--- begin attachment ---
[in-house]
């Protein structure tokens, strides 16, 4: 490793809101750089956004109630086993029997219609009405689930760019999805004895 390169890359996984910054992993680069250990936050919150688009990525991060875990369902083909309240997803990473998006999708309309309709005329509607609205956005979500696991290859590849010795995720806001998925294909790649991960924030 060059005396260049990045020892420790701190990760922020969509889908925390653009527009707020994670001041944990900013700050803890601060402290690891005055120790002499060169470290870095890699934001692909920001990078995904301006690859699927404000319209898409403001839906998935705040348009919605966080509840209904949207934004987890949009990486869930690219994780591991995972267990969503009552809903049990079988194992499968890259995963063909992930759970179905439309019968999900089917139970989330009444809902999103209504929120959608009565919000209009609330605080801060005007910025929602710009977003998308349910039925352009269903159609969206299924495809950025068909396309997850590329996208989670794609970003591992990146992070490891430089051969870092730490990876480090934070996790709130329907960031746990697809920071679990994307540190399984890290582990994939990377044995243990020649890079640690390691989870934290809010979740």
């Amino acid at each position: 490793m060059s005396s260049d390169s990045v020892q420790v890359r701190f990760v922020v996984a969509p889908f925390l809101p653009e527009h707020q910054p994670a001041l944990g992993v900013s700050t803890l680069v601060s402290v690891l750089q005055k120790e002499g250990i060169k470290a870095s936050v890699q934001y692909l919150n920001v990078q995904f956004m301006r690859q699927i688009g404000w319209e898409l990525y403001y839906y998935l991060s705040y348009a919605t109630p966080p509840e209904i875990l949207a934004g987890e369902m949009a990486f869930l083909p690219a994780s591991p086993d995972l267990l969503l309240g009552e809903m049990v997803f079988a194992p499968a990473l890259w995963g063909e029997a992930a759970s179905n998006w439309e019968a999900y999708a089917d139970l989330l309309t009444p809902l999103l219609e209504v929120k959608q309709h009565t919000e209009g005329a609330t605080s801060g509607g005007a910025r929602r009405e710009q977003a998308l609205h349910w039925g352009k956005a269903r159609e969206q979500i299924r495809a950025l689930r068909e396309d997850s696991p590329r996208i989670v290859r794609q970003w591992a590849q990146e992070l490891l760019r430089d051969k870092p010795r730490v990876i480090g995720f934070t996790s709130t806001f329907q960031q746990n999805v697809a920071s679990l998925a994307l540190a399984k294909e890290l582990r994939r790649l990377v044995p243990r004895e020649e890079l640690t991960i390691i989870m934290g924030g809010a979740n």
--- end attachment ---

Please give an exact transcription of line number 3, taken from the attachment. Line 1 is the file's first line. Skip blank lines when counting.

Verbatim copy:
């Amino acid at each position: 490793m060059s005396s260049d390169s990045v020892q420790v890359r701190f990760v922020v996984a969509p889908f925390l809101p653009e527009h707020q910054p994670a001041l944990g992993v900013s700050t803890l680069v601060s402290v690891l750089q005055k120790e002499g250990i060169k470290a870095s936050v890699q934001y692909l919150n920001v990078q995904f956004m301006r690859q699927i688009g404000w319209e898409l990525y403001y839906y998935l991060s705040y348009a919605t109630p966080p509840e209904i875990l949207a934004g987890e369902m949009a990486f869930l083909p690219a994780s591991p086993d995972l267990l969503l309240g009552e809903m049990v997803f079988a194992p499968a990473l890259w995963g063909e029997a992930a759970s179905n998006w439309e019968a999900y999708a089917d139970l989330l309309t009444p809902l999103l219609e209504v929120k959608q309709h009565t919000e209009g005329a609330t605080s801060g509607g005007a910025r929602r009405e710009q977003a998308l609205h349910w039925g352009k956005a269903r159609e969206q979500i299924r495809a950025l689930r068909e396309d997850s696991p590329r996208i989670v290859r794609q970003w591992a590849q990146e992070l490891l760019r430089d051969k870092p010795r730490v990876i480090g995720f934070t996790s709130t806001f329907q960031q746990n999805v697809a920071s679990l998925a994307l540190a399984k294909e890290l582990r994939r790649l990377v044995p243990r004895e020649e890079l640690t991960i390691i989870m934290g924030g809010a979740n």